Step 3: Using the Sun Compass.

There you are, out at sea, no land in sight - where's North?

Hold your sun compass upright and look for the shadow of the nail. Turn (not tilt!) the compass until the tip of the shadow just touches the gnomon curve. The line you originally drew from nail to gnomon curve will now be pointing North - happy sailing!

Step 4: A Warning ...

Obviously, the height of the Sun changes throughout the year, so your sun compass will only be accurate for a few days.

It won't make much difference at first - you'll still get back to a recognisable stretch of coast and be able to find your way home by eye, but eventually it will be way out.

The solution is to create a larger sun compass, with a lot of gnomon curves on it - at least one per month, preferably one per week, and certainly one on each solstice and the equinoxes. Mark the gnomon curves clearly with the date they were drawn, and then, in future years, you can use the same sun compass year after year.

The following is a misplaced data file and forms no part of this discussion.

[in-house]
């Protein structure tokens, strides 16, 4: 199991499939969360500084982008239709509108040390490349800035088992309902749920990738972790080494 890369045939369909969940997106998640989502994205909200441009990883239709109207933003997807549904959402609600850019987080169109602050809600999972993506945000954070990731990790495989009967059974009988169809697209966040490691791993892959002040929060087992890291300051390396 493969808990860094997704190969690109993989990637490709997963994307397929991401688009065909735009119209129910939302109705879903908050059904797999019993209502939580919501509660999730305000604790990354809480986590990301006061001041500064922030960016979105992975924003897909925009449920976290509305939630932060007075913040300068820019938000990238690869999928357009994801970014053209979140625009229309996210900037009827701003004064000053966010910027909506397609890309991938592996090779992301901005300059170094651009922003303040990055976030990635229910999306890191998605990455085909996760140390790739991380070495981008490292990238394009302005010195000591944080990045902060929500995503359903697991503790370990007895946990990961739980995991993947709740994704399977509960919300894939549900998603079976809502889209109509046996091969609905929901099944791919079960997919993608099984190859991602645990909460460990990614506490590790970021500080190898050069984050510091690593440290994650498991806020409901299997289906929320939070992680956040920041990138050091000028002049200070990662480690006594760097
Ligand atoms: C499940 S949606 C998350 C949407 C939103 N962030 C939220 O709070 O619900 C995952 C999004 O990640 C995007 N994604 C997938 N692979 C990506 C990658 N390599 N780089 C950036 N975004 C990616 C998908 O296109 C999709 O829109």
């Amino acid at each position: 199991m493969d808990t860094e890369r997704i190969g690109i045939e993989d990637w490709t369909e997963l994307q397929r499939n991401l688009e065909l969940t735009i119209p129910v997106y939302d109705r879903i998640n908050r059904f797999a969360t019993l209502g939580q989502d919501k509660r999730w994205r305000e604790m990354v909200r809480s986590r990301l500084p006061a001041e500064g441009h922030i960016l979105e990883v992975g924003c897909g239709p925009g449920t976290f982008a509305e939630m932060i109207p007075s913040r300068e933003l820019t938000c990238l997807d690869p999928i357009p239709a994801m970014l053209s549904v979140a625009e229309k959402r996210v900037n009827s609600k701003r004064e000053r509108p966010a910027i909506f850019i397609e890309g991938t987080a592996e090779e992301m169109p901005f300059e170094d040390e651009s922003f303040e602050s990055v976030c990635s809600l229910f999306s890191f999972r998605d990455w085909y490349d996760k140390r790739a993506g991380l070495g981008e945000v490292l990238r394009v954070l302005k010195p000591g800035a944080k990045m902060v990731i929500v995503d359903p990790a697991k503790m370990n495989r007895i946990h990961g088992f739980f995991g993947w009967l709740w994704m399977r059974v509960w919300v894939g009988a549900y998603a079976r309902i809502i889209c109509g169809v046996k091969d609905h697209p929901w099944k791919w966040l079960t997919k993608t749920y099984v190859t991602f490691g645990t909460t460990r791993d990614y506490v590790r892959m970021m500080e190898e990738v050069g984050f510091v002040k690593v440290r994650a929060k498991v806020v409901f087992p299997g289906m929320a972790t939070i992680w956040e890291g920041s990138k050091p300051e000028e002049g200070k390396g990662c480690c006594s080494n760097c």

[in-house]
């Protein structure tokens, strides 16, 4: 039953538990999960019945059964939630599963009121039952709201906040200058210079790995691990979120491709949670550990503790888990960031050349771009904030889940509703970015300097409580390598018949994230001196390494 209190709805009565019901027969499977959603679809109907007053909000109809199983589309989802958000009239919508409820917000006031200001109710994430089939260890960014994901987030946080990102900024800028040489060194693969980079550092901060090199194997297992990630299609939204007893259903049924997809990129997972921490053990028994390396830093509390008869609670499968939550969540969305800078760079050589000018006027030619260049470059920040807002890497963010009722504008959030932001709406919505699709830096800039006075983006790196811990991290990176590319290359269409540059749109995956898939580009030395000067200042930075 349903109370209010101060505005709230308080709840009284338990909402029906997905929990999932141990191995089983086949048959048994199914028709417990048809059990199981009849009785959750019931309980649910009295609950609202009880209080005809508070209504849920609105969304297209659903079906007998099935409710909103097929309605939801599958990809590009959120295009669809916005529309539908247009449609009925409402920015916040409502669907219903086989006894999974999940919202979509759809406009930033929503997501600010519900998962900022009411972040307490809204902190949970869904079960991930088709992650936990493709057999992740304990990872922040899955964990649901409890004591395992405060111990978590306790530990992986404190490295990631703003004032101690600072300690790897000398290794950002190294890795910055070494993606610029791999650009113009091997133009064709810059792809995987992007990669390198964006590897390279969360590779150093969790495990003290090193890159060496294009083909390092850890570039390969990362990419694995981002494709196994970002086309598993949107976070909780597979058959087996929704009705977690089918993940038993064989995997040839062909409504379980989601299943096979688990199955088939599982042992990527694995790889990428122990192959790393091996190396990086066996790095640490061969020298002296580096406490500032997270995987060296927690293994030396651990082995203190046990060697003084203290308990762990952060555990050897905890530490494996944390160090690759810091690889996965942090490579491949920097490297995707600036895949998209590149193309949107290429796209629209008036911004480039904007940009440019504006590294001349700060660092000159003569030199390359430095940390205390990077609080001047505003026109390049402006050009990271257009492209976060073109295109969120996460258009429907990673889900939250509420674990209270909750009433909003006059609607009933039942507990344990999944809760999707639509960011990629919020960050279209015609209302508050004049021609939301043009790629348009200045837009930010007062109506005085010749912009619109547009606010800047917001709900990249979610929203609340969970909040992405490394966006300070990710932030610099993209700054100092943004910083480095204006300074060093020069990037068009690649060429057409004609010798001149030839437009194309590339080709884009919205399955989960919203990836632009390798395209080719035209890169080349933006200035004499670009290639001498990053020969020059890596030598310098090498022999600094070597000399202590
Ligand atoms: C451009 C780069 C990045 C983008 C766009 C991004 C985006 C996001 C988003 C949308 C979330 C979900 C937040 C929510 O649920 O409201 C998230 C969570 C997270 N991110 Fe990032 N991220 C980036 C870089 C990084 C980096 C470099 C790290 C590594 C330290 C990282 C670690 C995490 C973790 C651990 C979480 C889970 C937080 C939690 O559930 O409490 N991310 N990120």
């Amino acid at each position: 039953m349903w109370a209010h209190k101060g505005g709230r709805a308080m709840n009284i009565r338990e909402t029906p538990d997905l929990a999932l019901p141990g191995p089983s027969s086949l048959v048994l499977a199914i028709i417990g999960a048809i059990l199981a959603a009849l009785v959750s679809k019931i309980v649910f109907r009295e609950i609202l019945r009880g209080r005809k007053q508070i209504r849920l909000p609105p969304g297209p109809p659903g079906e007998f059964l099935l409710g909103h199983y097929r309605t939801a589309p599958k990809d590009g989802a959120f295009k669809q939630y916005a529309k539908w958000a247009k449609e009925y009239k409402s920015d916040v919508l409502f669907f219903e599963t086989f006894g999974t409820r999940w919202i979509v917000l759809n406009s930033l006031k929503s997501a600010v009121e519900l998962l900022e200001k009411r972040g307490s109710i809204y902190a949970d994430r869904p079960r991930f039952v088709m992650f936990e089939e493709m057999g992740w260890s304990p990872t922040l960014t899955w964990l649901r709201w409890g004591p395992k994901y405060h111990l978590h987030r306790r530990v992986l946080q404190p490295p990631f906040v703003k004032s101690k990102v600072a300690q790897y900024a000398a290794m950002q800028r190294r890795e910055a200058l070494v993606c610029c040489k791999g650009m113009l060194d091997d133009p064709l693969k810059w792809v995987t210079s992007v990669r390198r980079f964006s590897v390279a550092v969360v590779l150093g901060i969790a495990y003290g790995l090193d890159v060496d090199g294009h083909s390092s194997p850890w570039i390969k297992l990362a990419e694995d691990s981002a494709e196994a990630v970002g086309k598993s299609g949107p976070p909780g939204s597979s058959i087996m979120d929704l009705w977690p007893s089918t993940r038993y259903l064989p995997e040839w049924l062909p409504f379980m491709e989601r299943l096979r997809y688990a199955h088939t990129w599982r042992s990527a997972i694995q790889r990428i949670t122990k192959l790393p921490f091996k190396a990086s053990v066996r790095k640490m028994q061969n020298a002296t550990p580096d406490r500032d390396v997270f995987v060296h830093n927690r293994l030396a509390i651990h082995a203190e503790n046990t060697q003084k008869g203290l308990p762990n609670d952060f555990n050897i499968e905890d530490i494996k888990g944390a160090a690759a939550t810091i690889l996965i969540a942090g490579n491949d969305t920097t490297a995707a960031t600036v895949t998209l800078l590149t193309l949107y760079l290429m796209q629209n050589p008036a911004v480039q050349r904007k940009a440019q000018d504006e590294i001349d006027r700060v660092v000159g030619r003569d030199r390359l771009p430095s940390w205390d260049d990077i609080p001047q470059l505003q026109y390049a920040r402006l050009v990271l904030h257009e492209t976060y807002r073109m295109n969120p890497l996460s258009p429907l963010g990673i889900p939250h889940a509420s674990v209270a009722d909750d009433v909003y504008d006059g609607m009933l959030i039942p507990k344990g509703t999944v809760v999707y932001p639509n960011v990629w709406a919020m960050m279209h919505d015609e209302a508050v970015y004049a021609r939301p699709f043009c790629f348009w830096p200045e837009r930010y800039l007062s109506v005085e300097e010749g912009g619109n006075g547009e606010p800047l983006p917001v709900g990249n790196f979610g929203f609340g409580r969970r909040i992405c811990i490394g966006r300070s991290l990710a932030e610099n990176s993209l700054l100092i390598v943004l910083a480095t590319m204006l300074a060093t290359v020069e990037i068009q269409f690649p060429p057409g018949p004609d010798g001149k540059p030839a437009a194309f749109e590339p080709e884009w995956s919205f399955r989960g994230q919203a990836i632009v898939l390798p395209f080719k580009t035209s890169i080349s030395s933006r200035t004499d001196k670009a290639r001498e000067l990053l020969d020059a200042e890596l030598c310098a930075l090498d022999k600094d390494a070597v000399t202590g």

Copy the pattern carefully, carving into the prow of your dragonship, and you'll never get lost again, no matter what Bjorn's luck with at the table...

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41 Discussions

Bill WW

5 years ago on Introduction

Great Instructable and very fun to read.

On a large flat Viking ship the shadow of the tip of the mast could be drawn on the deck and a gnomic curve drawn. With the north point marked, the other compass points could also be inscribed on the deck. Then the Viking captain would just leave Stavanger and head south-south-west.

Just saying.

2 replies
RoselynneJBill WW

Reply 2 years ago

Reminds of a Finnish joke. X)
Jokkela and Pattimeiki were out in a row boat, fishing, one day.
They found a really good spot and caught a lot of fish.
Then, when evening fell, and they had to go home, Jokkela said "How will we find this place again?"
Pattimeiki said "No problem, we just mark where we've been." and he carved a big X in the bottom of the boat.